South African prosecutors withdrew fraud charges against finance minister Pravin Gordhan, saying he didn’t intend to act unlawfully.
The announcement on Monday by National Prosecuting Authority head Shaun Abrahams marked a dramatic turnaround in the legal pursuit against Gordhan, who was under investigation over the early retirement of a former colleague at the national tax agency that resulted in R1,1m of allegedly wasteful expenditure. Gordhan was scheduled to appear in court on Wednesday.
Gordhan and two former colleagues “did not have the requisite intention to act unlawfully”, Abrahams told reporters in Pretoria. “I have decided to overrule the intention to prosecute. I have directed the summonses to be withdrawn with immediate effect.”
Gordhan, 67, has been a key driver of a campaign to maintain South Africa’s investment-grade credit rating, which is up for review over the next two months. He called the allegations a political stitch-up, and he’s clashed with President Jacob Zuma over the affordability of nuclear power plants the president wants to build, and the management of state companies and the national tax agency.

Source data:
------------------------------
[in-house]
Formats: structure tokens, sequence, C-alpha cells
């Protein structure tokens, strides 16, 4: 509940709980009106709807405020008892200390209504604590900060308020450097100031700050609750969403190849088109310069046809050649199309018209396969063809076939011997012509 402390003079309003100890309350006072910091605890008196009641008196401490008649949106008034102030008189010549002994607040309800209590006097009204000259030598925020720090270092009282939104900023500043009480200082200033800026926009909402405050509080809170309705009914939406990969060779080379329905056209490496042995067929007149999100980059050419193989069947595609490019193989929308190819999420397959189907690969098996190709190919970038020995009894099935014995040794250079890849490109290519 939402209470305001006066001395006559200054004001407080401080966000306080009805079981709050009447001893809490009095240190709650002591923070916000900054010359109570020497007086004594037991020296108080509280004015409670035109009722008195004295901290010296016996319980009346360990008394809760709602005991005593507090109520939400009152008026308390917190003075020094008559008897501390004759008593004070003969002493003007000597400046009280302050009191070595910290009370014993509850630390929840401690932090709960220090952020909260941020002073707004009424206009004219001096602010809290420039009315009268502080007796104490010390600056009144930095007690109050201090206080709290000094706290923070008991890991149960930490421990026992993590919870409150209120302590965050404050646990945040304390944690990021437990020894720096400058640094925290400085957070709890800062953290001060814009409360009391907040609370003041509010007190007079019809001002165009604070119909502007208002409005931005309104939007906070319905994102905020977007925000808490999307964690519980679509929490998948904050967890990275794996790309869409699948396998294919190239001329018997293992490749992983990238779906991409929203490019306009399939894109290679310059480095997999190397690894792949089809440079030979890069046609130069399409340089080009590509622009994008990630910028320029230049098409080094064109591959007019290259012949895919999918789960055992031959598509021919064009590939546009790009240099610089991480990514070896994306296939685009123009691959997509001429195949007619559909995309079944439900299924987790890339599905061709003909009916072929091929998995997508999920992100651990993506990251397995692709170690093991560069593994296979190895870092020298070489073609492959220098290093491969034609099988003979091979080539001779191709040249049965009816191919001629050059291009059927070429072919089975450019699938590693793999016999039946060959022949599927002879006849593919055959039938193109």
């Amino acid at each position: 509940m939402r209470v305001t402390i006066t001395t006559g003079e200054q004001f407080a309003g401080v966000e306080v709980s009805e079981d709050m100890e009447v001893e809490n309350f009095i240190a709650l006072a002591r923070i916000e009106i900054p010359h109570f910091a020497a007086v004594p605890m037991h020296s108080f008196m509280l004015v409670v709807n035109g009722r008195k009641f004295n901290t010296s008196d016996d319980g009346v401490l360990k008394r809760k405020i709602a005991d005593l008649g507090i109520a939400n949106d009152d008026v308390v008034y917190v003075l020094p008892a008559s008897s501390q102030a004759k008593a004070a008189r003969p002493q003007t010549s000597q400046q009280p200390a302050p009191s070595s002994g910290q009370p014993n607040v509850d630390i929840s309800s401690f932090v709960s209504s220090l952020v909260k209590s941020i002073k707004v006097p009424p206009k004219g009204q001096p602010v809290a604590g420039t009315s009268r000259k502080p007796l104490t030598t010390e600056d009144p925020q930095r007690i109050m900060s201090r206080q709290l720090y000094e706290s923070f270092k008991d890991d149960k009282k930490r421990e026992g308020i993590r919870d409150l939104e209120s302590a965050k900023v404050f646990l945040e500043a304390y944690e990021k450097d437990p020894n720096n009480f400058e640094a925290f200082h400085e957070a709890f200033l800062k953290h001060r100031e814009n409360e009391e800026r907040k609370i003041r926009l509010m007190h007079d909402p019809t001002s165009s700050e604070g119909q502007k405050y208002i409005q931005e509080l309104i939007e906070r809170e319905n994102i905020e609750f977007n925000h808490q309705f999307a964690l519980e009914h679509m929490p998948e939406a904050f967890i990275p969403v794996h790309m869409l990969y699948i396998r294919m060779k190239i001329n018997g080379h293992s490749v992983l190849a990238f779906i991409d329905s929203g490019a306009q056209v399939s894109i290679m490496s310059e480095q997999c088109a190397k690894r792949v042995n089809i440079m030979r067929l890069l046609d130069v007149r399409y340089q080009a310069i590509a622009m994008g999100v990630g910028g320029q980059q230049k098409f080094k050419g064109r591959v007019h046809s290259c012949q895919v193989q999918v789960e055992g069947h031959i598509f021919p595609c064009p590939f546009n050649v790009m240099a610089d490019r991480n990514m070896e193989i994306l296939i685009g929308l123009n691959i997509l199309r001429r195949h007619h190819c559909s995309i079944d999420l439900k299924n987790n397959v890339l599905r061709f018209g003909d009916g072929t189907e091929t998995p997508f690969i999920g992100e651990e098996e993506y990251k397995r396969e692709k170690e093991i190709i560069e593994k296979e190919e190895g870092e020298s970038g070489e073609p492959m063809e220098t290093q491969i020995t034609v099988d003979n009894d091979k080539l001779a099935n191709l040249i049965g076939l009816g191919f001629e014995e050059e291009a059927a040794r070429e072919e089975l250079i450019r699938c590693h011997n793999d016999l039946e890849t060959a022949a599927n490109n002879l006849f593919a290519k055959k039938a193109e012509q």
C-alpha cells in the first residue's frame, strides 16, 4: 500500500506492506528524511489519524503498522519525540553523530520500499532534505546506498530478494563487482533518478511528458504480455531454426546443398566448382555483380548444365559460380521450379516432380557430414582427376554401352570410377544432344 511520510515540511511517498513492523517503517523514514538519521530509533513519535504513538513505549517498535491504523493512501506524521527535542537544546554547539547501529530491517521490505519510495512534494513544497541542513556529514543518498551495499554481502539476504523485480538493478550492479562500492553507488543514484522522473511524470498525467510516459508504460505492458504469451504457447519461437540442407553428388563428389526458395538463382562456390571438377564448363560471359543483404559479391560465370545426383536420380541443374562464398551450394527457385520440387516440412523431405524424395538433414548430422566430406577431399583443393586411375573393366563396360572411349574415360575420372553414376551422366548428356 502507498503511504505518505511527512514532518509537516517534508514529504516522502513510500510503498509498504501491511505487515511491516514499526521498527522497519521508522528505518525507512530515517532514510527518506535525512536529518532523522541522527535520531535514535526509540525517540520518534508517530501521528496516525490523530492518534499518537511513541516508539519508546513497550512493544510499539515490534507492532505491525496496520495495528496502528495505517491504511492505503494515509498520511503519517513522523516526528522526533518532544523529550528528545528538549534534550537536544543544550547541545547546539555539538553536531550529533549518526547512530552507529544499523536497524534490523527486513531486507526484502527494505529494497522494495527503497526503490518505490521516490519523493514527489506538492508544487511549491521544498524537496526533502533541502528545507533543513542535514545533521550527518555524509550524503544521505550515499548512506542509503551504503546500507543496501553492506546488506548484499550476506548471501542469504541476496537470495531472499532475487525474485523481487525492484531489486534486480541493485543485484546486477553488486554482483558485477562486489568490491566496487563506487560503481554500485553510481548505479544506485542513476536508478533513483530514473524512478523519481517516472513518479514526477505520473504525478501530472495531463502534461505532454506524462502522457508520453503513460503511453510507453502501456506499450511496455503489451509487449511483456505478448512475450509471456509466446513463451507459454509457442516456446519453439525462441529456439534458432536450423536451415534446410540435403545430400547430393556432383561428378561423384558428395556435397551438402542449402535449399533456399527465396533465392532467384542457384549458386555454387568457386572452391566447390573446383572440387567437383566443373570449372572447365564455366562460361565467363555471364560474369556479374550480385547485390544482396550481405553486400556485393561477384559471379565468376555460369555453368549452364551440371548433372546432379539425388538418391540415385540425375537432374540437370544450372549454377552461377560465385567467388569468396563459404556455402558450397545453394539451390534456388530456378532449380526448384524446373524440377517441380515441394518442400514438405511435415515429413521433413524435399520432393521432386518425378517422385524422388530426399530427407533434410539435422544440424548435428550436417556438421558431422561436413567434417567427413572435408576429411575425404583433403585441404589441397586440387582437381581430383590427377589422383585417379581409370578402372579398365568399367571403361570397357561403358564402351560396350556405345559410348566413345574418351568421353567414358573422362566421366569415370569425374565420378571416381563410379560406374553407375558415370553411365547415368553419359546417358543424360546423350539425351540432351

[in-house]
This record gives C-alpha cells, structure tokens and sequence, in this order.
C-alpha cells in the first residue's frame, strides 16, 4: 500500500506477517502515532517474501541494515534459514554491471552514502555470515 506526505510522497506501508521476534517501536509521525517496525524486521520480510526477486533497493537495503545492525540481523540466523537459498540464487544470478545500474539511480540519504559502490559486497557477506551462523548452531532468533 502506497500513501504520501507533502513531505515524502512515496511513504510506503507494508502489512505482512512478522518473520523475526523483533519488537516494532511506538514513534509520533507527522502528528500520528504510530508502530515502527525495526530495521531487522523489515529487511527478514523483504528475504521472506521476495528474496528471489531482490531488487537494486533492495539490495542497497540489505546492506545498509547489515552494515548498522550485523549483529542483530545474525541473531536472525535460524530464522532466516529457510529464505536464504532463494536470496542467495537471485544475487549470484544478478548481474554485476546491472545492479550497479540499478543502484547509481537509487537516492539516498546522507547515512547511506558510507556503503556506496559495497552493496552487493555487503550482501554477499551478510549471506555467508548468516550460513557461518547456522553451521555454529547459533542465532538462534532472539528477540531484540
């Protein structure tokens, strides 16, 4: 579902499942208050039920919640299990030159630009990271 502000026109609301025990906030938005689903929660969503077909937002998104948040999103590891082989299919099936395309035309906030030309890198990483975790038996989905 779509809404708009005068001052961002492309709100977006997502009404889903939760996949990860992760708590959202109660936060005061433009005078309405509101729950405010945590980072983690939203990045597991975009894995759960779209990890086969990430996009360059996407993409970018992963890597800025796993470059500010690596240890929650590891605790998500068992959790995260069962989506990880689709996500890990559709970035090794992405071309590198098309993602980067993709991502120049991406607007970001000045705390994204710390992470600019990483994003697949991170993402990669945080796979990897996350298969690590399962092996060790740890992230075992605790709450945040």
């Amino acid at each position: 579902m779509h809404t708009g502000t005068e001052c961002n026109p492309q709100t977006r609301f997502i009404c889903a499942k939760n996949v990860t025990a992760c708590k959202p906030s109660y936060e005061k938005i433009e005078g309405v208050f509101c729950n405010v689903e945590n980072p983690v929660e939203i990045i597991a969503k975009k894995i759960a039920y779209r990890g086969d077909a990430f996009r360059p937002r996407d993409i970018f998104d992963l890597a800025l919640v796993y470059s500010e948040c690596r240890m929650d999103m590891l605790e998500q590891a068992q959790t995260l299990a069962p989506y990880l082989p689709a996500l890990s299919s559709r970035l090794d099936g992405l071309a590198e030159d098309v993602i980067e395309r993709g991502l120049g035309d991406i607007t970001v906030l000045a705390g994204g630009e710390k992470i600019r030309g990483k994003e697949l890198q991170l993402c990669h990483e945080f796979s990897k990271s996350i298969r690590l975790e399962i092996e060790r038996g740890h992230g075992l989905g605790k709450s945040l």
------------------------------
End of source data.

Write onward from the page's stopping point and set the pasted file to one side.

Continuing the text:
The rand advanced as much as 1,8% against the dollar, to the strongest since 4 October, leading gains among 31 major and emerging-market currencies tracked by Bloomberg. Against the euro, South Africa’s currency rallied as much as 2,1% to the highest since 16 August.
“This is new chapter in the war between Zuma and Gordhan,” said Theo Venter, a political analyst at North West University in Potchefstroom, west of Johannesburg. “The obvious strategy to get Gordhan out of the cabinet failed. It is going to be very, very hard to remove Gordhan now.”
While Monday’s decision appeared to strengthen Gordhan’s position, prosecutors are still considering whether to charge him in connection with allegations that he oversaw the establishment of an illicit investigative unit during his tenure as head of the national tax agency.
Zuma appointed Gordhan as finance minister in December under pressure from ruling party and business leaders, after his decision to give the post to little-known lawmaker Des van Rooyen sparked a sell-off in the rand and nation’s bonds. — (c) 2016 Bloomberg LP